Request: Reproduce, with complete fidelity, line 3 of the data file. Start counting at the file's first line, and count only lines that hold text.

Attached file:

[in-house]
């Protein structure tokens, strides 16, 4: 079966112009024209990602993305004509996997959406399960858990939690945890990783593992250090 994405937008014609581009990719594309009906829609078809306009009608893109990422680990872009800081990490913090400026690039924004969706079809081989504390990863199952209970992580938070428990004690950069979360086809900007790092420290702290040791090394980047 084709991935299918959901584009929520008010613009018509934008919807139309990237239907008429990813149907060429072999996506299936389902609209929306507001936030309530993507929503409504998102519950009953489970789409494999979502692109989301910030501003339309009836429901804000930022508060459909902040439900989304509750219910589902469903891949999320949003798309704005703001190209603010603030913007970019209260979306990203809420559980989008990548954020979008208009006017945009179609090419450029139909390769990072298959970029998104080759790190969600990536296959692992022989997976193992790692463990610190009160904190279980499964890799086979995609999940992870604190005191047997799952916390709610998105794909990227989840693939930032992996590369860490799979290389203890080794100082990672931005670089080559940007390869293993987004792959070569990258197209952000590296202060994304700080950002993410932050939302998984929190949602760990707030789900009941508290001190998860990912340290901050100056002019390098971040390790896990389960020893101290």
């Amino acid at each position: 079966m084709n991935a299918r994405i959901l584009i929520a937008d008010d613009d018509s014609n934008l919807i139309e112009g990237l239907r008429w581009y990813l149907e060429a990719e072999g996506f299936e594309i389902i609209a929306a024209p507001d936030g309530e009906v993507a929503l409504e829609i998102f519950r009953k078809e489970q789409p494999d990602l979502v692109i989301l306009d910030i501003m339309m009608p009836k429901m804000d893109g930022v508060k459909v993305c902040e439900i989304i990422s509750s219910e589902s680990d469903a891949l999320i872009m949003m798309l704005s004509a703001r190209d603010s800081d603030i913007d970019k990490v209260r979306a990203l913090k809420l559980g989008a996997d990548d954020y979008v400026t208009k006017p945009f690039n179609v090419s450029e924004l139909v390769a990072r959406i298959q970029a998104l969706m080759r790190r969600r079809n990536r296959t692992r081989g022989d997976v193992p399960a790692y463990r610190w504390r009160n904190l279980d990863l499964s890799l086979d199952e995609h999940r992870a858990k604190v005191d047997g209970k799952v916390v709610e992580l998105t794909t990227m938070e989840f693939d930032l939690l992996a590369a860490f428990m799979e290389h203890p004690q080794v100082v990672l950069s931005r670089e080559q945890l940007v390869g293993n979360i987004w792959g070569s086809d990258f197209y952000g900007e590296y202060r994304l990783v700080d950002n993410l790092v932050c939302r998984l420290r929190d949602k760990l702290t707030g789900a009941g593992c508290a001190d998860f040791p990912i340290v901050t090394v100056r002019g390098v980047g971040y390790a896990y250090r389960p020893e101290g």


């Amino acid at each position: 079966m084709n991935a299918r994405i959901l584009i929520a937008d008010d613009d018509s014609n934008l919807i139309e112009g990237l239907r008429w581009y990813l149907e060429a990719e072999g996506f299936e594309i389902i609209a929306a024209p507001d936030g309530e009906v993507a929503l409504e829609i998102f519950r009953k078809e489970q789409p494999d990602l979502v692109i989301l306009d910030i501003m339309m009608p009836k429901m804000d893109g930022v508060k459909v993305c902040e439900i989304i990422s509750s219910e589902s680990d469903a891949l999320i872009m949003m798309l704005s004509a703001r190209d603010s800081d603030i913007d970019k990490v209260r979306a990203l913090k809420l559980g989008a996997d990548d954020y979008v400026t208009k006017p945009f690039n179609v090419s450029e924004l139909v390769a990072r959406i298959q970029a998104l969706m080759r790190r969600r079809n990536r296959t692992r081989g022989d997976v193992p399960a790692y463990r610190w504390r009160n904190l279980d990863l499964s890799l086979d199952e995609h999940r992870a858990k604190v005191d047997g209970k799952v916390v709610e992580l998105t794909t990227m938070e989840f693939d930032l939690l992996a590369a860490f428990m799979e290389h203890p004690q080794v100082v990672l950069s931005r670089e080559q945890l940007v390869g293993n979360i987004w792959g070569s086809d990258f197209y952000g900007e590296y202060r994304l990783v700080d950002n993410l790092v932050c939302r998984l420290r929190d949602k760990l702290t707030g789900a009941g593992c508290a001190d998860f040791p990912i340290v901050t090394v100056r002019g390098v980047g971040y390790a896990y250090r389960p020893e101290g």